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Personal Capital's growth picks up speed

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Revived by an aggressive pricing strategy, new partnerships and the backing of a wealthy partner, Personal Capital has seen a near 56% increase in its AUM since the end of 2015.

“Consumers have been demanding transparency," Personal Capital Vice President Mark Goines said about the company’s growth. "Technology is the way transparency can be efficiently accessed, and we have fiduciary duty on behalf of our customers.”

Personal Capital's total AUM is still roughly half of the leading independent platform — it announced on Thursday it crossed the $3 billion mark, while Betterment's AUM now stands at $5.8 billion — and deep in the shadow of Vanguard's Personal Advisor Services' $36 billion, which analysts have described as a replica of Personal Capital.

But the firm is on much firmer ground than last year, when industry observers wondered aloud if it was going to be acquired. That chatter subsided when IGM Financial committed $75 million in E Series funding in May.

The November decision to lower its minimum from $100,000 to $25,000 "surely helped the firm pass the $3 billion mark,” says James McGovern, vice president of Consulting Services at Corporate Insight.

The average Personal Capital client invests more than $300,000, the firm said.

McGovern added the company’s recent partnership with BancAlliance also “generated some valuable publicity.”

The hybrid robo's “rather unique” business strategy has helped it forward, says Bill Winterberg, founder of FPPad.

“Personal Capital has one of the more clever lead-generation strategies relative to the other digital advisory businesses,” Winterberg says. “The adviser uses technology to manage their relationship and the technology, in theory, should create a hyper-personalized experience.”

Blockbuster industry deals and unforeseen shifts in client attitudes are altering future forecasts for digital advice.
June 15

A Personal Capital client will sign up to use its free dashboard platform, which aggregates all their assets and holdings. After signing up for the free service, clients are contacted by a financial adviser.

“Everyone understands when they accept the terms and conditions they are consenting to be contacted by advisers in order to be introduced to the paid services,” Winterberg says.

Lex Sokolin, the global director of fintech strategy for Autonomous Research, notes because Personal Capital has always presented themselves as a premium business offering a live adviser, it has targeted a different demographic than Betterment or other competitors.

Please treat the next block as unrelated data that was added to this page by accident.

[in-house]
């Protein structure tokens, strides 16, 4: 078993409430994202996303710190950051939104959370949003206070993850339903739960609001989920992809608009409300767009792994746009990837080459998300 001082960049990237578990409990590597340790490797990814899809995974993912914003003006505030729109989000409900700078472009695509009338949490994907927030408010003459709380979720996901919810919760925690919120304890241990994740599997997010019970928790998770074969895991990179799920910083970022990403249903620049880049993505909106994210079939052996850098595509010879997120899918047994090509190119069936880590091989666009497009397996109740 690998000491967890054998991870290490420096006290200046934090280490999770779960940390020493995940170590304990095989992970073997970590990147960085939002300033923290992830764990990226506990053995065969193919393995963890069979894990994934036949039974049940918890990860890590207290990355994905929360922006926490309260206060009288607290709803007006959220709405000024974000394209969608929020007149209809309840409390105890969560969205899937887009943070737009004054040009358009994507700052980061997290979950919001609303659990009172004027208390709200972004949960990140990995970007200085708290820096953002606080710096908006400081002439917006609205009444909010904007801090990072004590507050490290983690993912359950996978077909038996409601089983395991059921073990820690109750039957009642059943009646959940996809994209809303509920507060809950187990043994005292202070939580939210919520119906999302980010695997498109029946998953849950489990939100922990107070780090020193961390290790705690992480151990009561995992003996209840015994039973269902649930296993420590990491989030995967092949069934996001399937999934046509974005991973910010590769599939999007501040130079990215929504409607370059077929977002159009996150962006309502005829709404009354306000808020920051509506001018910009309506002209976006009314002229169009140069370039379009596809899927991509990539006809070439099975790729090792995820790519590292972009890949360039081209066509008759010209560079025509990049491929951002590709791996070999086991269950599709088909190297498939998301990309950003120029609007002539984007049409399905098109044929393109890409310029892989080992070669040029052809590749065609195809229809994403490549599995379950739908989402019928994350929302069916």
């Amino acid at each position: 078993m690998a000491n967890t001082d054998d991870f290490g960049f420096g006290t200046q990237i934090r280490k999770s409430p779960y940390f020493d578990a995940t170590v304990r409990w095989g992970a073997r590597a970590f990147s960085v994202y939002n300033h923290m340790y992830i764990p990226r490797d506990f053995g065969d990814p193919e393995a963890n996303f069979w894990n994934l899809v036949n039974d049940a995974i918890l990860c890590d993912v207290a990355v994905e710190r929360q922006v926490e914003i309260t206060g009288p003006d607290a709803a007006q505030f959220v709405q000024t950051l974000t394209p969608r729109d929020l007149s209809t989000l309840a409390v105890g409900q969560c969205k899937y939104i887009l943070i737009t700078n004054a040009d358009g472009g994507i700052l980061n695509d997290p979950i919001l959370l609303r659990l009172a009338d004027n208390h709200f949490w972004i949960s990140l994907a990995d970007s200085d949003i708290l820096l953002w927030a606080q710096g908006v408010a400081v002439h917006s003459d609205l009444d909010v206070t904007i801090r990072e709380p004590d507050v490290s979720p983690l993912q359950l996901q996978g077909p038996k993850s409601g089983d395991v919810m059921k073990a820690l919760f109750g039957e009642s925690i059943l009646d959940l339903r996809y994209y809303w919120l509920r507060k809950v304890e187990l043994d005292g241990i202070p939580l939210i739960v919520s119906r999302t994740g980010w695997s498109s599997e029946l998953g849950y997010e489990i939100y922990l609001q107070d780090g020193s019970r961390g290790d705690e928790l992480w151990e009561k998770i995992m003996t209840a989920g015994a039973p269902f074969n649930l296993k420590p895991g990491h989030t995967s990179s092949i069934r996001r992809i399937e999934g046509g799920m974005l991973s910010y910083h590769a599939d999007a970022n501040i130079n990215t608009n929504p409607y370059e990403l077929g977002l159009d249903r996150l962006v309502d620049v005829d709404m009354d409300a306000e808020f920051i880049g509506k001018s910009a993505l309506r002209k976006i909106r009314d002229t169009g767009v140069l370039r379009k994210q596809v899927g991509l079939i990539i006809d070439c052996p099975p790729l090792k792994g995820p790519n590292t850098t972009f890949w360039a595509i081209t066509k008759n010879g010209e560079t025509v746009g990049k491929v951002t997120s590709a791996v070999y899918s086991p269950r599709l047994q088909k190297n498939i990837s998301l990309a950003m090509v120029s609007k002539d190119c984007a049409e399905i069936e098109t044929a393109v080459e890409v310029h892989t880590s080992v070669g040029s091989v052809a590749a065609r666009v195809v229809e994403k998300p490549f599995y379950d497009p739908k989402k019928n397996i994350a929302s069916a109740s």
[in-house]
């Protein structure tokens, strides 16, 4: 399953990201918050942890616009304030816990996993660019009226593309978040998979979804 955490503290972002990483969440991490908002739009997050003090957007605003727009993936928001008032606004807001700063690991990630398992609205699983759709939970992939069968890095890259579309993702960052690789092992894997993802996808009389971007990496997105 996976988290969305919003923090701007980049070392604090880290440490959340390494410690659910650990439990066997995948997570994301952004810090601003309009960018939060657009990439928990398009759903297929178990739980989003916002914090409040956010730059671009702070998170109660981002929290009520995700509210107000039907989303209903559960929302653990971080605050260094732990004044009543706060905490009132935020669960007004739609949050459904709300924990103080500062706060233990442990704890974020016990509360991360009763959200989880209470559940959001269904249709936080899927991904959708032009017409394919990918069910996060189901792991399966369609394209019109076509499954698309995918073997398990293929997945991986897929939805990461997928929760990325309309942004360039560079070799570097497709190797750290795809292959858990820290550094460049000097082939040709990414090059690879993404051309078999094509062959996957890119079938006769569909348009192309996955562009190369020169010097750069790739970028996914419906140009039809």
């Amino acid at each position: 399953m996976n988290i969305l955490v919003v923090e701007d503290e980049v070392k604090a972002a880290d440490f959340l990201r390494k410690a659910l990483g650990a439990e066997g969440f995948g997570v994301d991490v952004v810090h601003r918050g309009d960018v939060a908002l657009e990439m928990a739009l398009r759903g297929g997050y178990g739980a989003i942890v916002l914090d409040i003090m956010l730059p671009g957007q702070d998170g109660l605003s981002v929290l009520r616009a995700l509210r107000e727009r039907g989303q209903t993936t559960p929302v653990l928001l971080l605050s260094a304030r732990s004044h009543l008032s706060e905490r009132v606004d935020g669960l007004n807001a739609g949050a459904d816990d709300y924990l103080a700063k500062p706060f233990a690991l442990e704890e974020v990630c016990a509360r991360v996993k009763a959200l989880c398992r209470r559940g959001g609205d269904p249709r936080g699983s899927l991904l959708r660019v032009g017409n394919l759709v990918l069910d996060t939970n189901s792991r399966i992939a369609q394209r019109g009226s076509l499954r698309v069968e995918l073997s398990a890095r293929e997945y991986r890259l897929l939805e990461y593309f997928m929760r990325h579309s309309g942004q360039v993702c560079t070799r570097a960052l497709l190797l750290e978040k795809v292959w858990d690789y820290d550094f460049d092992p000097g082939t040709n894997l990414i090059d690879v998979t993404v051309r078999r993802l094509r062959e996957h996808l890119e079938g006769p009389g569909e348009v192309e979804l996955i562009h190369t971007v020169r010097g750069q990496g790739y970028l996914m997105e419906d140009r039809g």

“They have human beings that you can video call and review your finances with together," Sokolin says. "Betterment also has help but it’s not as hands on.”

That difference also helped it find new investors, Sokolin adds, as it tapped into a trend among established financial institutions seeking fintech partnerships to increase distribution, such as Eaton Vance's investment in another Silicon Valley digital advice provider, SigFig.

"The tone of investments has changed,” Solokin says.

Solokin echoes the idea that clients are becoming more comfortable with digital advising because of marketing pushes from bigger firms like Vanguard or Schwab.

“(The more established firms are) doing a ton of marketing for digital advising,” Solokin says. “It seems natural that the tide would lift all the boats. Personal Capital will benefit from that tide.”

A lingering question is how Personal Capital can continue to scale the hybrid model. Winterberg, in particular, questions whether or not it will have the customer service needed to handle an increase in clients.

Goines says Personal Capital will keep up with demand through partnerships, like the deal they struck with Alliance Partners in July. That partnership allows Personal Capital to offer its services to mid-size banks, which diversifies its client demographic.

“We believe we’ve gotten enough capital to reach profitability,” Goines says. “We are in engaged in a number of partnerships to help grow our business.“

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